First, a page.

We were thwarted in our first effort to cross via ferry to Baja. The storm raging in the southwest was impacting the Gulf of California with strong winds and waves. The smaller ferry from Guymas to Santa Rosalia was not running. Of course, we were not able to find this out until we got to Guymas. We had half expected this so headed the 250 or so km down to Topolobampo for the larger, more reliable ferry.
This is a big ferry and a long crossing; 8 hours. We arrive in La Paz as opposed to Santa Rosalia so we’ll have to backtrack up Baja to do the things we’d wanted to do heading south.
The ferry itself is big (4 layers for vehicles; 1 for cars, 3 for tractor trailers and trucks, 2 for people) quite modern and very nice. Apparently retired from some British route as all outlets are British. The process of loading and unloading however is very Mexican.
The ferry is scheduled to leave at nearly midnight but you are supposed to be there by 8 pm. Jim had to have the car weighted before we could get out tickets. I can’t go with him as only the driver is allowed. Quite fast, maybe 30 minutes tops. Tickets in hand, we now must get in line. 4 lines wide, trucks in 3, cars in another. Now we wait. There are no concessions, it is dark, chilly, and we wait. And wait. And wait. There is no ferry to board. 8:30, not there. 9 pm, not there. Around 10:30 it shows up. 2 hours late. There are winds and waves in the Gulf, so not so unexpected.
We finally begin boarding around 11 PM. Jim and I part ways as I have to walk on and Jim drives the car. I have the ticket for our cabin. Thank God for texting so we can keep track of each other. He is on the boat in a jiffy (one of the 1st on as he is on the bottom level, below water level, below all the trucks with ceilings only about his height.) He will meet me in reception. All the passengers and foot traffic (lots of people take a bus to the ferry, then board another bus on the other side), are separated into lines of men and women. Hum…. They take us in groups of about 20 up stairs. We must line up in two separate straight lines. As we line up, a “guard” quickly walks by with a wand, looking for… metal??? Not once does it go off. Meanwhile we are all setting our bags on the floor in front of us. The men are removing everything from their pockets and putting it on a table. Not the women. Then the drug dog sniffs us all and the men take the “cross position” and and all wanded. Again, it never goes off. Off we go to board the ship. For jim, quick look at his ticket and passport and he boards with the car.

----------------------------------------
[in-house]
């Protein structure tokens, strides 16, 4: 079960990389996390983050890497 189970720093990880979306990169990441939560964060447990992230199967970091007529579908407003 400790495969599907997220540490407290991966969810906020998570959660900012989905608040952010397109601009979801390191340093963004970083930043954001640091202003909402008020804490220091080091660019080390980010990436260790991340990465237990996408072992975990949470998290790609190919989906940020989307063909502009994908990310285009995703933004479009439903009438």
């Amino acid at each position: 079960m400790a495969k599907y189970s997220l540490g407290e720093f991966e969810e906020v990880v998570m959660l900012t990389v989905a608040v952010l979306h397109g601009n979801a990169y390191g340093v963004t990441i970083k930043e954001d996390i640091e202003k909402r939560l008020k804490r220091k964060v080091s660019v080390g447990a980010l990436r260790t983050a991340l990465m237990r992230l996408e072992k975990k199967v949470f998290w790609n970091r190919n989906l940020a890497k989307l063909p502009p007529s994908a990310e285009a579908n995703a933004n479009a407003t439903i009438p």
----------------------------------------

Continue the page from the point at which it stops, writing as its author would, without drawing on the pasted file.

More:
Uneventful from here, Jim and I connect, get our cabin key in exchange for my passport ID card – the only way to get a key is with some form of ID and I did not want to give up my passport or drivers license. Is a non-US-ID compliant New Mexico drivers license valid ID in Mexico? A quick mid-night meal of, unidentified pork in yellow sauce with refrieds, mash potatoes and tortillas and we are off to bed. The ship finally left around 1:30. Nice cabin and a quite rocky ride.
We arrive in La Paz about 8am, Took quite awhile for them to secure the 7 lines to the dock. Fun to watch. Jim returns to the bilge and the car and I joint the passengers to leave the ship. Fairly quick for us; down the steps, off the ship, through metal detectors and our luggage is scanned, show our ID and we are done. Remember, we are going from one state in Mexico to another and we are showing our ID’s and scanning our luggage on exit…. Go figure.
20 minutes in total and I am now outside waiting for Jim and the car. 3 hours later, he collects me. The process for Jim as he relayed it… First they must unload all the trucks in the 3 levels above. This is a lot of trucks – maybe 40 or 50. Many of the trailers travel without a truck and thus are hooked to the dock “truck” for removal. This seems to be a fairly fast process, but still takes quite awhile – 2 hours give or take Finally, I see Jim and the car, but I can’t get in. He must go though his exit process and I have to meet him on the street outside the port. He spends the next hour in various queues, in the car, for each step (remember, this is after we have spent 8 hours on the boat and crossed the Sea of Cortez; we must verify safety)::
- Pay port tax,
- Verify you paid port tax,
- Federal police verify vehicle documents, your license, take picture of your documents ad a picture of you in your car. Could we get this as a travel photo???
- Military verify VIN matches vehicle number and to see your passport.
- Military inspect the contents of your vehicle and suitcases plus lots of questions of where you came from, where you are going, etc.
- Next is the agriculture inspections. Our two bananas from New Mexico were acceptable!
- Lastly, the tires of the car are disinfected. Funny that the trucks, nor the motorcycles don’t have to do this.
Jim finally appears on the street, picks me up and we are on our way to paradise.
The process is the same for all the truck traffic on the ferry which runs 6 days per week. It is hard to believe it would not be cheaper and more expedient for the trucks to stay on the mainland and go around, And we think the US has bureaucracy.
When we cross back in a couple weeks to mainland Mexico, we’ll be prepared for the wait.
Off to carnival in La Paz. the music, carnies and festivities call.